After dinner, DD will often pull out the fiddle while I start the dishes and EV works up the motivation to take her daily bath. A little fiddle session while washing the dishes makes me all the happier to be home.
On a technical note, I opened up the nifty, thrifty 50mm to 2.8, cranked the ISO to 1600 (the max for my humble camera), set up a reflector to camera right for a little fill light and shot away.
Autumn is in full swing in these parts and the weather service notes that there is a chance of snow tomorrow. Hopefully we'll still have some fall color this weekend when we hope to spend a little time leaf-peeping.
On the way to town I pulled off at Tollgate Canyon. Last time I exited here with the girls, we got terribly stuck on a sheet of ice on a hill that, at the time, I was certain angled up at 45 degrees. In truth, it wasn't anywhere near that steep, it just seemed that way. Since then we've invested in some decent snow tires. And today, I decided the time was right to exit and give the canyon another go.
Here we have an 18 megapixel image from my humble 6 megapixel camera. Don't try this in Photoshop without at least 4 GB of RAM. And avoid Microsoft Windows if you can, I don't like to see anybody experience that kind of pain.
Last week was a little nutty as one of our customers came to meet with us at our offices for the week. These circumstances prevented me from doing as much photography as I would normally like. So I came up with a selfish scheme that would afford me a little photo time and give them the opportunity to enjoy the mountains here as well. I offered to take them up Big Cottonwood Canyon for the sunset if they were interested. As I had hoped, they were more than willing to accept my offer and so we went.
In that they come from England, they were quite impressed with the vista at which we stopped. Heck, I live here and I am still just as impressed.
You all know the routine: Open your browser as wide as it will go and click the image to see the larger, more impressive version.
I think I'll just put the crisis on hold for now while I think it through. In the meantime, let's just talk about my rather inspiring session this evening.
Last night when I shot that pinkish sunset over the Uinta mountains, I came away feeling like I hadn't really done the scene justice. The colors were incredible, my composition was lazy. Here's how it played out:
DD: Sunset alert to the east!
CJ: (putting the dishes on hold, running to my camera bag)
EV: Wow, pretty!
CJ: (running to the garage to pull the tripod out of the trunk of the car)
I then step out to the front porch, plop down my tripod and get this very boring straight on, flat panoramic shot that has about as much depth as and personality as a dung beetle. No I take that back, at least what a dung beetle does is unique. That shot was not.
So, my photographic endeavors were not particularly inspiring for me last evening. I certainly didn't push myself to make something compelling. And maybe that's the problem. I'm just in a bit of a funk and need to challenge myself a little more seriously.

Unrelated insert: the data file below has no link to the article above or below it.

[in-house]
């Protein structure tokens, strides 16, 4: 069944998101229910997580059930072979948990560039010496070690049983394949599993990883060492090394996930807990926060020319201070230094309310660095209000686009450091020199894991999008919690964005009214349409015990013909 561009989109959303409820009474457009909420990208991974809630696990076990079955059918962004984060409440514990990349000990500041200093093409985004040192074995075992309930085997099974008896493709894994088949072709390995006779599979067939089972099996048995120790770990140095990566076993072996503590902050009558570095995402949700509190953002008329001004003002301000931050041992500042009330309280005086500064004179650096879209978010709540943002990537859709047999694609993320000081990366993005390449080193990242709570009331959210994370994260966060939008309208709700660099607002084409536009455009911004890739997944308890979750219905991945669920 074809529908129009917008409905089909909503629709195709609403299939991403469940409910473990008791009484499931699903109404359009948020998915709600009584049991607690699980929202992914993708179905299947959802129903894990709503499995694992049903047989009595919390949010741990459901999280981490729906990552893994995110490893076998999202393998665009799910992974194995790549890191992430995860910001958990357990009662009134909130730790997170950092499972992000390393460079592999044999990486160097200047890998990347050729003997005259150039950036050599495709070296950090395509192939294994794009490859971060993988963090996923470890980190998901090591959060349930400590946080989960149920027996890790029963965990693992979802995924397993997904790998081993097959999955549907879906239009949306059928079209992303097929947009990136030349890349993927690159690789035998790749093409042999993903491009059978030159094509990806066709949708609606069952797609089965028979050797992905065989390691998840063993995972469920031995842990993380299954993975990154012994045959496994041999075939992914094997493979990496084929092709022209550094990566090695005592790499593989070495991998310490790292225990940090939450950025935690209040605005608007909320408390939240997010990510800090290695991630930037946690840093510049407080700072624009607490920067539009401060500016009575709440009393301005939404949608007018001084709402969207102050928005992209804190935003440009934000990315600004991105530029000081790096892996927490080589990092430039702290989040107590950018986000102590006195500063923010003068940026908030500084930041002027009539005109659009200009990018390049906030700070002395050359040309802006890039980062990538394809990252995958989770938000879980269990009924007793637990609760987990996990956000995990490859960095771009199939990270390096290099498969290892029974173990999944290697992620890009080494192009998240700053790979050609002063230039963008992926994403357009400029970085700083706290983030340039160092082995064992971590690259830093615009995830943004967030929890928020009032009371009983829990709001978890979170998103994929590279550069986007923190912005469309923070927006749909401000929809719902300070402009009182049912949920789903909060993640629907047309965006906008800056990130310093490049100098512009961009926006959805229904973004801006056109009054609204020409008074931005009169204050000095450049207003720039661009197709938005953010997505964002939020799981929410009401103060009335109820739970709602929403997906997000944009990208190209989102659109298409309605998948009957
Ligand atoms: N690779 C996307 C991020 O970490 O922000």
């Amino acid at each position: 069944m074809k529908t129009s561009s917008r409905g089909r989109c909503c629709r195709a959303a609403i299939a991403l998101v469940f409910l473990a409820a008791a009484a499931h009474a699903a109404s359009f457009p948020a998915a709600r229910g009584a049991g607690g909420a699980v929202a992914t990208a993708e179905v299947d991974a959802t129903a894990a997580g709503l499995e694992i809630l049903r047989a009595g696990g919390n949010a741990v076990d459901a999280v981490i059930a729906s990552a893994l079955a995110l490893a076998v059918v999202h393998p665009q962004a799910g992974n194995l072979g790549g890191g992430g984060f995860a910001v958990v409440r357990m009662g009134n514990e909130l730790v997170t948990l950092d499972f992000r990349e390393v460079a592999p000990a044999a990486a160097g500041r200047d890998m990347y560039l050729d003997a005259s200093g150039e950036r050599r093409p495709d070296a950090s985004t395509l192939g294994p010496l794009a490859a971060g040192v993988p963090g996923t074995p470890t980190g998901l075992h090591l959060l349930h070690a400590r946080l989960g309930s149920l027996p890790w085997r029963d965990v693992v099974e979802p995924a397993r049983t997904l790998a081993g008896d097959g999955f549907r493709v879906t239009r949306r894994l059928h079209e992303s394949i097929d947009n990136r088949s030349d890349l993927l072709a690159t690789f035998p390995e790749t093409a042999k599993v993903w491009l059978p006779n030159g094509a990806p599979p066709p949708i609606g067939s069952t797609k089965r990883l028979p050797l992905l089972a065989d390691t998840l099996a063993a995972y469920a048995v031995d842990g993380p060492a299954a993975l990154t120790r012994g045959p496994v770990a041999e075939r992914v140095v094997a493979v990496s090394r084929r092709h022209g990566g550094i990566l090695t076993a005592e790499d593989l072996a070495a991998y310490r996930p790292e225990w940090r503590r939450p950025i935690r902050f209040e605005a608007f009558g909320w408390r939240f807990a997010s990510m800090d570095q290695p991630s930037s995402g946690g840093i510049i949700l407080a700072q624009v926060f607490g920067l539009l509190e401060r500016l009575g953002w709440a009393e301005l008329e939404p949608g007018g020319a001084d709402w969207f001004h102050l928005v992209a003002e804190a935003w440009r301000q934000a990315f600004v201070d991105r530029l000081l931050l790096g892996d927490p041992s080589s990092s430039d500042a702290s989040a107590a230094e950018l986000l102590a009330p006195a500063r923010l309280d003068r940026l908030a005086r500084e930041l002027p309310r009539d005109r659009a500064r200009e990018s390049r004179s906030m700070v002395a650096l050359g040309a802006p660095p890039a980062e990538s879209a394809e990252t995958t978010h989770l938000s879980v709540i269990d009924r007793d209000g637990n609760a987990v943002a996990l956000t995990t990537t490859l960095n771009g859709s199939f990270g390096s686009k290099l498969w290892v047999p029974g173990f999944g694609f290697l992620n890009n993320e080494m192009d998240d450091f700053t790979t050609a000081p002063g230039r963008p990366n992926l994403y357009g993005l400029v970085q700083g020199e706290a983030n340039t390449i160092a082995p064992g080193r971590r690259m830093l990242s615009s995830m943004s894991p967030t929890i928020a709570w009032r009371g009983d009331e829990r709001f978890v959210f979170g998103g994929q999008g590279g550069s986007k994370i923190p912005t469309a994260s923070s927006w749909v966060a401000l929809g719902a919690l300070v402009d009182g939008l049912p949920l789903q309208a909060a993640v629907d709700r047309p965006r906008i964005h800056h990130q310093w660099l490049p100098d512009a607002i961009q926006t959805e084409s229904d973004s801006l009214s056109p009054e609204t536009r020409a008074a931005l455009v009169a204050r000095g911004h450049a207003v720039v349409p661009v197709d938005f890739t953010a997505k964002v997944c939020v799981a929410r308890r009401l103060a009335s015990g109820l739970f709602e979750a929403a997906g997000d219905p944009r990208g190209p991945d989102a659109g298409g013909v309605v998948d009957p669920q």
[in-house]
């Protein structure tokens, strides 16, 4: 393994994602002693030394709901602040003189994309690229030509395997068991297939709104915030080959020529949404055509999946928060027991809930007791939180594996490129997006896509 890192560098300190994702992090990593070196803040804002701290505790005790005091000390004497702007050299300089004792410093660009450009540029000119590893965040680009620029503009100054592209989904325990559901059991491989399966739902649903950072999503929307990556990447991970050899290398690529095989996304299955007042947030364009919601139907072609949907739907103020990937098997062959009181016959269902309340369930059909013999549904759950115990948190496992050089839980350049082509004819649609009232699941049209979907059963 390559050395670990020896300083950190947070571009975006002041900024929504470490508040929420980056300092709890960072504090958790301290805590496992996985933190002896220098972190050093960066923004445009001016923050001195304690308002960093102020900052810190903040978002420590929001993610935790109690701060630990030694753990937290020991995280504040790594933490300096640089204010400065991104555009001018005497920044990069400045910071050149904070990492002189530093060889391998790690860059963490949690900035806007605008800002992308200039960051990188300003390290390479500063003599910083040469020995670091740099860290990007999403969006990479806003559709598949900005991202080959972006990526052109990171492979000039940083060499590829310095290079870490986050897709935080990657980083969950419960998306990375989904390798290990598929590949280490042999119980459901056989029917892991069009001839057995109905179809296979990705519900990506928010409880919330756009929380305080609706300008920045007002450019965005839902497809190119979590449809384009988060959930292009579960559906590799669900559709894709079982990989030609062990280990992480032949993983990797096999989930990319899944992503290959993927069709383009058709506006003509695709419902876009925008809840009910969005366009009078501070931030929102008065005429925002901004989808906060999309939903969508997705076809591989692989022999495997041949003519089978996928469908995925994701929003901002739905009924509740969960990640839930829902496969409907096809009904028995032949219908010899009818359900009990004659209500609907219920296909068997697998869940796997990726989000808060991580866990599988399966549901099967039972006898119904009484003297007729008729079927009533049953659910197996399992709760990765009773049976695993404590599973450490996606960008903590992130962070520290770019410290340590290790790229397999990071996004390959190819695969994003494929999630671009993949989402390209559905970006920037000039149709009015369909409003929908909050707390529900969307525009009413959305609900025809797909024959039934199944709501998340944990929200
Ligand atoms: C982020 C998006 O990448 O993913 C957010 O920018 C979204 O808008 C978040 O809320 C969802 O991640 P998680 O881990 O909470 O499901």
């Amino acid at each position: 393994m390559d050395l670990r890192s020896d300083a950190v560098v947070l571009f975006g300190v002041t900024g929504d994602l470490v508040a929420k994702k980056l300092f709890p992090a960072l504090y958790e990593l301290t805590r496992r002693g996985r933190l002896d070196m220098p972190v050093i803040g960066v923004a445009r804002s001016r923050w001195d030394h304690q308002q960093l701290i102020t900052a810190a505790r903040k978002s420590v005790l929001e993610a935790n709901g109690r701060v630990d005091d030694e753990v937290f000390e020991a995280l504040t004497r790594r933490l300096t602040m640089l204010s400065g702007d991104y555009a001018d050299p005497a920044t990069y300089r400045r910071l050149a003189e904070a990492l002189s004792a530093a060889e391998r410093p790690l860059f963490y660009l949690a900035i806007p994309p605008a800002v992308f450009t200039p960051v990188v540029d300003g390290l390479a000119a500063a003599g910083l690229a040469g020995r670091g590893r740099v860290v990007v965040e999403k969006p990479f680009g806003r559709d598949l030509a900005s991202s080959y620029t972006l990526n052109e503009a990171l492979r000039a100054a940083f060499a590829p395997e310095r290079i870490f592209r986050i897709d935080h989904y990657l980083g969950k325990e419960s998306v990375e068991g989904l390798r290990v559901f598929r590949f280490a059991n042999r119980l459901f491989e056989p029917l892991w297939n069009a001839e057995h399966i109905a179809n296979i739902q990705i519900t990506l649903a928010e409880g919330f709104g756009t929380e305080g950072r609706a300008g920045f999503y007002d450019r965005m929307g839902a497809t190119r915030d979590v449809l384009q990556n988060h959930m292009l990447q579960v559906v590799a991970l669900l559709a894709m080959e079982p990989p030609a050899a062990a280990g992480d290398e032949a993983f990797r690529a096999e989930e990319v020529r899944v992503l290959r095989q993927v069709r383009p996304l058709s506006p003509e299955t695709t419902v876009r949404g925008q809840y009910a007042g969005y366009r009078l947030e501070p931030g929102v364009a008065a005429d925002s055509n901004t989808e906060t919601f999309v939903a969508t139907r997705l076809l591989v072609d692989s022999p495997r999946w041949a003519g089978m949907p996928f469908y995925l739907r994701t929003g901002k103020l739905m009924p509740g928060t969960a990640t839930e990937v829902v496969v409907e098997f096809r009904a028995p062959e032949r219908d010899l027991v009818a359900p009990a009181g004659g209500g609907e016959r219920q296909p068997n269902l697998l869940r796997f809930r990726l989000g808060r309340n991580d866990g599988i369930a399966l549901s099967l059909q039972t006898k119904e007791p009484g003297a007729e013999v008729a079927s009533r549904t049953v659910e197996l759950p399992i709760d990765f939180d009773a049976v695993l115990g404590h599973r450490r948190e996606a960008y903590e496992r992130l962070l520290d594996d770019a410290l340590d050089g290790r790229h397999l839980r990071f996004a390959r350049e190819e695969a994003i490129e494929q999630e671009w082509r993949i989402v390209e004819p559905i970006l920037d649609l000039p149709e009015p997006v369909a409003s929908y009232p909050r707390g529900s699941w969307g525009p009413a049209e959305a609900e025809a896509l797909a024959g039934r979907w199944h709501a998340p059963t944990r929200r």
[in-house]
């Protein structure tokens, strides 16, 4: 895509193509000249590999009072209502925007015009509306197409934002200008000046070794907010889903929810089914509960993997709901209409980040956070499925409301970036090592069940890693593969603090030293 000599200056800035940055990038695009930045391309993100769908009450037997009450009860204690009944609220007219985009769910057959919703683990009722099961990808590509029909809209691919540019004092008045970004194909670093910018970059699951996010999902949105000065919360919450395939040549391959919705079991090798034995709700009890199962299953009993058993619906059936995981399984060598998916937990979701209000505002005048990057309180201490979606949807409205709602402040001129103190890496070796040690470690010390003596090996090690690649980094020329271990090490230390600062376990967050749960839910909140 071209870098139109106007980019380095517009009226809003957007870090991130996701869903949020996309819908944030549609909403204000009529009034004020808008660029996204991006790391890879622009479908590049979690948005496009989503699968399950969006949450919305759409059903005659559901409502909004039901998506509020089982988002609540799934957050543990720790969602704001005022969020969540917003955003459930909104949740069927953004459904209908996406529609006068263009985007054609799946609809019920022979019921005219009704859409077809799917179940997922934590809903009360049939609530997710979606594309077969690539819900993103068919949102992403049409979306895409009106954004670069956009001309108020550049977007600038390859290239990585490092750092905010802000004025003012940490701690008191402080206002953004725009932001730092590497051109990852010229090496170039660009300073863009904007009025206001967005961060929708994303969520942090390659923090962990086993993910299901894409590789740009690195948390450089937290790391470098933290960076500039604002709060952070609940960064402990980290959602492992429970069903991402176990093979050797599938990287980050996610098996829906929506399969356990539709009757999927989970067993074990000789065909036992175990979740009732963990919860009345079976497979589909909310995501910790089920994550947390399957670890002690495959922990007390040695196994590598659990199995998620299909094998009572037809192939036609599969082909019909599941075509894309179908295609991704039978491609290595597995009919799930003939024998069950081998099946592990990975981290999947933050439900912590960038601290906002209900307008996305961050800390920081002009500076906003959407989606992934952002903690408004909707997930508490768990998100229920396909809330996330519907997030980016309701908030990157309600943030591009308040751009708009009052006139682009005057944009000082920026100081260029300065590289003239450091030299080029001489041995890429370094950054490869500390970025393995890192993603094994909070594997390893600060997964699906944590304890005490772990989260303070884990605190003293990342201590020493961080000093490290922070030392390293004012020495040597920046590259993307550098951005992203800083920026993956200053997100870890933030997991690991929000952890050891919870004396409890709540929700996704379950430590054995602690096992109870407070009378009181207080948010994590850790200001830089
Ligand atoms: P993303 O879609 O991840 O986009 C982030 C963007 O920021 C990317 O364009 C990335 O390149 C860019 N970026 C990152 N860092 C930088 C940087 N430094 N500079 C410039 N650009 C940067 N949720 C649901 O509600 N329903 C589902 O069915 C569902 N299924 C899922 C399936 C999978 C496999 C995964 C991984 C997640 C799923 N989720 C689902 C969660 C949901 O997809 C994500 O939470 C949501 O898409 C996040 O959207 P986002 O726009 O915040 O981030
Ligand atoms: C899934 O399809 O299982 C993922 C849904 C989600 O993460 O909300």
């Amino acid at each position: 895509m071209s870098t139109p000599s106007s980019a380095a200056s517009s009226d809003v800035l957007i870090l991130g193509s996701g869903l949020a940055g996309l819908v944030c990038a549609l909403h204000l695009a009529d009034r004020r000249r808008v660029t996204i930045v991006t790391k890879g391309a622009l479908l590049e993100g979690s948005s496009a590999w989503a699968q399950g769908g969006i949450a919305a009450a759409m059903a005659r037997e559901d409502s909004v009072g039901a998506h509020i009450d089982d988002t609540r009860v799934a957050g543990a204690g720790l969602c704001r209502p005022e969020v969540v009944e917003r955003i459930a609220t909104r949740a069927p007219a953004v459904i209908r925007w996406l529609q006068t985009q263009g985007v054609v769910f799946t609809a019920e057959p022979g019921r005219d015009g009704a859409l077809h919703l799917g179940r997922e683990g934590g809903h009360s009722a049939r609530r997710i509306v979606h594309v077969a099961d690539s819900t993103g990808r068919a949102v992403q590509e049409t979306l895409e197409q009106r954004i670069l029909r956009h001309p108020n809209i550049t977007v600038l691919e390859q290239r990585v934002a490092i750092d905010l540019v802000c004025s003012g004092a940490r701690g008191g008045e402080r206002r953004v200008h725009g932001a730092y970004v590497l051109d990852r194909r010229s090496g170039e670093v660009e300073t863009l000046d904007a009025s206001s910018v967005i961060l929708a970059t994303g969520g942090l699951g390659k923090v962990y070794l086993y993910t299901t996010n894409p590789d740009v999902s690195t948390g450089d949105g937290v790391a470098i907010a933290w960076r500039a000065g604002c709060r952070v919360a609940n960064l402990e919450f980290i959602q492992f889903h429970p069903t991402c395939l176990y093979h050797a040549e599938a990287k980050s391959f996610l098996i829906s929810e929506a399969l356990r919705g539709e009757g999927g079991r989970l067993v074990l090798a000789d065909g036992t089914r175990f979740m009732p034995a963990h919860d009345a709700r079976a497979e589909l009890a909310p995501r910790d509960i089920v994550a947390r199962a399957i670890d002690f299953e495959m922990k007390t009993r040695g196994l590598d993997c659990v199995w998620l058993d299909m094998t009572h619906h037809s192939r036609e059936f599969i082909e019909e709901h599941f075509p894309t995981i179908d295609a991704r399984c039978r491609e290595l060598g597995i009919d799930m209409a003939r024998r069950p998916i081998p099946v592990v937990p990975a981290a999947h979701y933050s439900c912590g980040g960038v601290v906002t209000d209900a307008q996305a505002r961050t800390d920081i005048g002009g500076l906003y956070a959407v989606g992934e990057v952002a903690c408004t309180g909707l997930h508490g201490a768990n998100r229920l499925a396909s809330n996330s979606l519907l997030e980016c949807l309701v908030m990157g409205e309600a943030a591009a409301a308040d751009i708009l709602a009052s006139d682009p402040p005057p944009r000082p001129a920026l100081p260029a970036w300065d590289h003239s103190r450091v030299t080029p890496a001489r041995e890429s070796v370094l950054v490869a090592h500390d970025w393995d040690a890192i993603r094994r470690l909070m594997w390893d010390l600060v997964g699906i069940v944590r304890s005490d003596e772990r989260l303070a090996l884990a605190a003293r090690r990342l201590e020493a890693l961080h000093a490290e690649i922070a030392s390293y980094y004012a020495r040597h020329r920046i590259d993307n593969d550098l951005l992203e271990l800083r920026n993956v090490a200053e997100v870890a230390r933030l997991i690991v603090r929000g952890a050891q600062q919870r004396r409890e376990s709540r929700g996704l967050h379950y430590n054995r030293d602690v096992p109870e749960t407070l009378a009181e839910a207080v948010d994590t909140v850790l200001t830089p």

So tonight I feel a lot more inspired by this shot:
Now this is not the perfect shot, but in my mind, it is a bit more interesting than the shot from last evening and I certainly pushed myself a little more to get it. This time I had to haul two flashes, a shoot-through umbrella, a mounting bracket, the camera, and tripod. Somehow I thought that I could carry all of this without my bag. Then when I saw the light on the peaks to the east (I began shooting toward the west), I somehow managed to pack all that gear about a tenth of a mile through the wild grass up to the top of the hill for this and a couple of other shots.
In any case, I like how the sage bush stands out because I went to the trouble to bring the two flashes and brelly. I had that sense of anticipation and excitement which motivated me to schlep all that stuff at a near jog to the top of the hill. I also learned a technical lesson: I should try gelling the flashes next time so that the foreground gets the same warm light that the background is getting.
Perhaps the funk can be solved by finding a way to push myself, even if just a little, every day. Let's give that a try.
And in the meantime, I'll keep thinking through the philosophy that one should narrow one's photographic focus (pardon the pun) to be most effective.
Welcome to part one of my self-absorbed story about my photo identity crisis. But first, I wanted to post an impressive sunset captured in a mediocre photograph:
I've been reading a book called "Fast Track Photographer" which is written by a really impressive wedding photographer named Dane Sanders. The book is challenging me in a very productive way--a way that has me taking a step back and thinking through my motivation and passion for photography. And this challenge is making me think through where I need to take this.